Eat a Little Bit Healthier by Thinking About What Your Food Tastes Like
Note: I am attempting to blog once a day (weekdays only, let’s not go crazy) for the next month about issues I think are incredibly important. This is my sixth post.
Recently, I was asked if I was a big junk food eater. “No, not really,” I responded.
This was a lie, though not an intentional one.
When I heard “junk food,” I thought of pizza, cheeseburgers and nachos. Generally just bad-for-you food, which I do enjoy, but I’m not having one of these every day, my rationale went. I might have one of these every other week or so — which probably raises the question as to why I’m writing something about healthy eating — but I also eat a lot of vegetables. No big deal.
So, when I was asked this question, well, it’s not like every meal I cook I’m covering in nacho cheese, I thought.
Then the questioner went on to explain how her husband just cannot be around a bag of chips without eating the entire thing. At which point I realized, oh, yes, I definitely do have a junk food problem then. And this problem, in fact, is so bad that I didn’t even realize what junk food technically is.
Here’s the easiest way for me to put it: if I need to stop at a grocery store for some basic cooking ingredients while on my way home after work, I’m leaving that store with a bag of chips. In some cases, it might be one of the little $0.25 bags; other times it might be a family sized pack of kettle chips. I will also open the bag and devour it all regardless of how close I am to my home, as I am a monster whose appetite is unending for some reason between the hours of 5–6 PM.
Recently, however, I have taken steps to change this which are mostly working. I now share with you the essential part of this method — really thinking about how this shit tastes.
WTF are Doritos?
I first stumbled across this theory a few years ago. I was sitting outside, getting ready to eat my lunch. In front of me was a turkey sandwich I brought from home and a recently purchased bag of vending machine Doritos. Now, being a garbage person, I was more excited about the Doritos than the sandwich. So, I ripped the bag open — I seem to remember I was especially hungry on this day — and grabbed my first chip, thinking I would really savor it.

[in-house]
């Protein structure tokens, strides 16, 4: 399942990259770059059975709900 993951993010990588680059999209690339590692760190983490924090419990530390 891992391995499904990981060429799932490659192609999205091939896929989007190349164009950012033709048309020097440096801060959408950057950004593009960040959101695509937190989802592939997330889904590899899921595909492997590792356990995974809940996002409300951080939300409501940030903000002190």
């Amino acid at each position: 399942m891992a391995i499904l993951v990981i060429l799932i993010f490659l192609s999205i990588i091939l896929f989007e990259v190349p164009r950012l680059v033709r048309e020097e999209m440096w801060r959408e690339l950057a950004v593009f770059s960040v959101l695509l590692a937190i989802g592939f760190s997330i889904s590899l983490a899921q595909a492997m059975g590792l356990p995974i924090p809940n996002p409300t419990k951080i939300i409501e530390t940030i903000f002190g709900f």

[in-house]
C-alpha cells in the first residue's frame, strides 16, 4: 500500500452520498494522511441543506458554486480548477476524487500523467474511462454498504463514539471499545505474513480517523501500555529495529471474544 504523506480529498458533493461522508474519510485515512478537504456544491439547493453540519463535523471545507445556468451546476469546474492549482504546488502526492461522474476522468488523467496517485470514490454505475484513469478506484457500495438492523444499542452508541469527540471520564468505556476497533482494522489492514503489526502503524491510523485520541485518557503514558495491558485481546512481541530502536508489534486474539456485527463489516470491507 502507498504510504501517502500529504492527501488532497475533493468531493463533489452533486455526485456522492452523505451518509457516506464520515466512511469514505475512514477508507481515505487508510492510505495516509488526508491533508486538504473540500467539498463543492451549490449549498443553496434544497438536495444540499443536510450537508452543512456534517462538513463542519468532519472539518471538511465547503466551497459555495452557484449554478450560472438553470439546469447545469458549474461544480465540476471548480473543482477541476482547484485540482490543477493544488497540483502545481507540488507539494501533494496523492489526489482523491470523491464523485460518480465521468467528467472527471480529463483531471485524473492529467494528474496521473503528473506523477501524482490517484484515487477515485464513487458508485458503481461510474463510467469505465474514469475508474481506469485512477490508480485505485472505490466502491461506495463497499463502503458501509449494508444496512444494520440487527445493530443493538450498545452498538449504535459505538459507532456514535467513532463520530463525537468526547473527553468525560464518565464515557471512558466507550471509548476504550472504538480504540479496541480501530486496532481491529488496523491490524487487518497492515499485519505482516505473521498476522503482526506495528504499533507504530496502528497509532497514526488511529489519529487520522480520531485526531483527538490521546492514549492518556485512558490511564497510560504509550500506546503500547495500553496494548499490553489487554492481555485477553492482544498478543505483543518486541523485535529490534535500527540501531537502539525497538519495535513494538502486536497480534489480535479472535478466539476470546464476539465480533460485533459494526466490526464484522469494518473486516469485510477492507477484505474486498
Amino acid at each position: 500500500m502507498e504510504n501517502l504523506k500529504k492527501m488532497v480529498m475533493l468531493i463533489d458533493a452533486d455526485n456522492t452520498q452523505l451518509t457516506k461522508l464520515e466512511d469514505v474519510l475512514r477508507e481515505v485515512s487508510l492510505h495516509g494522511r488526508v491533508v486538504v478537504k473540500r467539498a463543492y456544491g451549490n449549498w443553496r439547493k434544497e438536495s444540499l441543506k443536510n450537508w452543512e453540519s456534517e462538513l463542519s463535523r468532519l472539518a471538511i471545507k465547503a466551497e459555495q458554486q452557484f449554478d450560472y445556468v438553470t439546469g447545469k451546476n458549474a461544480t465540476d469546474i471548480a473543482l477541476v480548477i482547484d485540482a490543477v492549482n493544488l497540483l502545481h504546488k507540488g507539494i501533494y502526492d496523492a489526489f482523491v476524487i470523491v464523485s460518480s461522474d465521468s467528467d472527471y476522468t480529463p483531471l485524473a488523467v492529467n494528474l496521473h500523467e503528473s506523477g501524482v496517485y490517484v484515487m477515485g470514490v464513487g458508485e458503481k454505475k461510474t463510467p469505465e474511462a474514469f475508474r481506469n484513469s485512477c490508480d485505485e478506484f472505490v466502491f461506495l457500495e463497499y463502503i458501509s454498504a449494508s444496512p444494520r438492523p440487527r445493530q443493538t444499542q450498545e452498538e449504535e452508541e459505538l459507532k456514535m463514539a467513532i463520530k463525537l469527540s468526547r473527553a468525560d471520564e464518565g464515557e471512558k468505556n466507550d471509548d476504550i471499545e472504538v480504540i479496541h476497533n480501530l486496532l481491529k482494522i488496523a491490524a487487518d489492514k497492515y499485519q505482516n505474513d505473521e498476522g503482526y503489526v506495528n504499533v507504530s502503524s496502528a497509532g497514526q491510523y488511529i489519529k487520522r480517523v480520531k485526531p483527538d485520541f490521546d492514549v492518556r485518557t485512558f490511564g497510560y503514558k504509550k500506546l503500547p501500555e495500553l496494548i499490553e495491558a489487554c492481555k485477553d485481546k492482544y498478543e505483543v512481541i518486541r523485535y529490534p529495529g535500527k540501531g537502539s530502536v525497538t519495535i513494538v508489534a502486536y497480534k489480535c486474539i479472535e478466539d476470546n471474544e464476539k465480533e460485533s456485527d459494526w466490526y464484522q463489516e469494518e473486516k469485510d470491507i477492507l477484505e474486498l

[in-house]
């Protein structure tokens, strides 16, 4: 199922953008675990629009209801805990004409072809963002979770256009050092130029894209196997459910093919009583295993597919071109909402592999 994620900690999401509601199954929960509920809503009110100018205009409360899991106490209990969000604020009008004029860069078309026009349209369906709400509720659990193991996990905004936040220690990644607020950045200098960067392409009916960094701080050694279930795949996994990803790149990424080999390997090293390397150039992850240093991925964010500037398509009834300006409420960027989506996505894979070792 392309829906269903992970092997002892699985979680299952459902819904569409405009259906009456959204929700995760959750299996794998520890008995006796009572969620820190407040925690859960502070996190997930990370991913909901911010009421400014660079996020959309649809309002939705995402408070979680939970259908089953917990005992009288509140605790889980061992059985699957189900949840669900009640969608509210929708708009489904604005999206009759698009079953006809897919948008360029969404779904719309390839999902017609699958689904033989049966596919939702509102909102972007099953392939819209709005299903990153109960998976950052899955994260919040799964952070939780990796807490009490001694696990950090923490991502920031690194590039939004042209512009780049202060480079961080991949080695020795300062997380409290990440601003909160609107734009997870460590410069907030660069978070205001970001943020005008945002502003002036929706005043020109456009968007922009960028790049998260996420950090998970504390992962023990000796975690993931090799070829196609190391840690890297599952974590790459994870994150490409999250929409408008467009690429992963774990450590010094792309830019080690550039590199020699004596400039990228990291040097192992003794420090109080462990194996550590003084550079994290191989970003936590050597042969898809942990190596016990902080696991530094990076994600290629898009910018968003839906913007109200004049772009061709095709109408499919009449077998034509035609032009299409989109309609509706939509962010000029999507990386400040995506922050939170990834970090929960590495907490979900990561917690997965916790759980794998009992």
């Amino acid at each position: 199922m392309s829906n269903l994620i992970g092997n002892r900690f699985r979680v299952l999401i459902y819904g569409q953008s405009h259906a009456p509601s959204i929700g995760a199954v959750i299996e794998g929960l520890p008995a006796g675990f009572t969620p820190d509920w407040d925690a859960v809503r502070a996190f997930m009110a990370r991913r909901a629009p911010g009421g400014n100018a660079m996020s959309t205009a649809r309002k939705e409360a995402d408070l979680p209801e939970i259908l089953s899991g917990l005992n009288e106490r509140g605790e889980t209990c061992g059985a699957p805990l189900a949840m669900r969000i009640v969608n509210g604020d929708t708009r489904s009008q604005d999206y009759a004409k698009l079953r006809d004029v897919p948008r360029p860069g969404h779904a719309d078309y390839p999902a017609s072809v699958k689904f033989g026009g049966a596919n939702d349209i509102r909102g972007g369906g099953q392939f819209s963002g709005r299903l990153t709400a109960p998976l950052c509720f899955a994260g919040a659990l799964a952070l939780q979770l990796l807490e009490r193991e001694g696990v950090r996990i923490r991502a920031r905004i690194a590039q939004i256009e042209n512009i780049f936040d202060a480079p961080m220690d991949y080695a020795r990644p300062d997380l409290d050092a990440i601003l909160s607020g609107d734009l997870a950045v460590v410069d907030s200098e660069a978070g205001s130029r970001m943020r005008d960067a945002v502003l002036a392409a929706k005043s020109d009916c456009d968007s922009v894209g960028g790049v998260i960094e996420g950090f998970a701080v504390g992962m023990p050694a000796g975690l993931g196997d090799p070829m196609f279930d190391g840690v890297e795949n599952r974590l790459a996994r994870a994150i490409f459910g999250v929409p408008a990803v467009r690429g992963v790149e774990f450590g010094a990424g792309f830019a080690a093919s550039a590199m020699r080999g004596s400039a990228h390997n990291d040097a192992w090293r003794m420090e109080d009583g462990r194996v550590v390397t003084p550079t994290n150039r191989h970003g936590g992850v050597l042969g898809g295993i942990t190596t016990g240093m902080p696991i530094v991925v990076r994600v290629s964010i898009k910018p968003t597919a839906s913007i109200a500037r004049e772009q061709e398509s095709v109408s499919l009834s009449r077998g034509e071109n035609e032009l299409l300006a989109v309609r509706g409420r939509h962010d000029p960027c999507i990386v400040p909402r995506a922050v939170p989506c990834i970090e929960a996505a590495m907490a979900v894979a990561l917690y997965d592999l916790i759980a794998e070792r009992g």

It’s possible earlier that day I could have been arguing about my favorite flavor with a friend (nacho over cool ranch all day), creating this heightened desire for these slightly crispy tortilla chips dusted with artificial cheese.
So, when I did reach into that bag, pleased to see that this was not a dry one (everyone knows not all Doritos are created equal — some bags are really lacking in adequate cheese dispersion) and take my first bite, I was very aware of the tastes I was experiencing.
And they were… very, very bad. Nothing cheese-like at all. Nothing really nacho flavored either; it just was kind of burnt tasting and full of sodium. I instantly became thirsty. “Why are these so salty?” I thought.
I tried one more chip, before pushing the bag to the side. And I put off Doritos for quite some time after that. Because, for the first time in my life, I considered the taste of them. Now, you’d think at some point I had a Dorito or really any other chip and thought, “Yes! I need more of this right now!”
I don’t really remember this, however. More than anything, I think these foods were just kind of what was available. I’m not trying to say that if an 8-year-old me had the choice he’d go munch on some broccoli or anything — my palate was TERRIBLE until a few years ago — but I also don’t remember that really being an option. School lunches were uniformly terrible. When I went over to friends’ houses, we ate pizza, drink Mountain Dew or SURGE and snacked on chips. This is kind of a chicken or the egg scenario; what came first, the desire for crappy junk food or crappy junk food being available? I tend to agree with the latter. I mean, they engineer this crap to make you hungrier!
Of course, I’m not a perfect man and, especially when it comes to food, not a particularly strong willed one either. I’m not ashamed to admit I backslid. In the years since this revelation, I have had Doritos. Right now, sitting in a cabinet in my kitchen, is a half-eaten bag I bought in a moment of weakness. I need to throw it out. I will. I will. I will.
Every time I fall off the wagon, though, I remind myself of this simple lesson I learned all those years ago… think about what this tastes like. It works! I pull this trick off which a bunch of heavily processed foods, which immediately kills my desire for it. Though I likely can’t taste all the chemicals in whatever the product is, my mind believes it can.
All in all, I think I’ve begun a slow, yet steady recovery from over-indulging in the junk foods throughout my younger years. I’m sure there will be slip-ups from here, but I’m committed to my cause.
Side note; if focusing on the taste of crap food doesn’t work for you, maybe just look at it? Bright orange is for traffic signals, not food, for example. I tell myself.
Update: It’s been pointed out to me that a book called The Dorito Effect examines the link between food and flavor in greater detail. I haven’t read it yet, but if you’re interested in this topic, it sounds really interesting!
Like this post? Go on ahead and click that heart button. I don’t know what it will do, but maybe something! Thanks.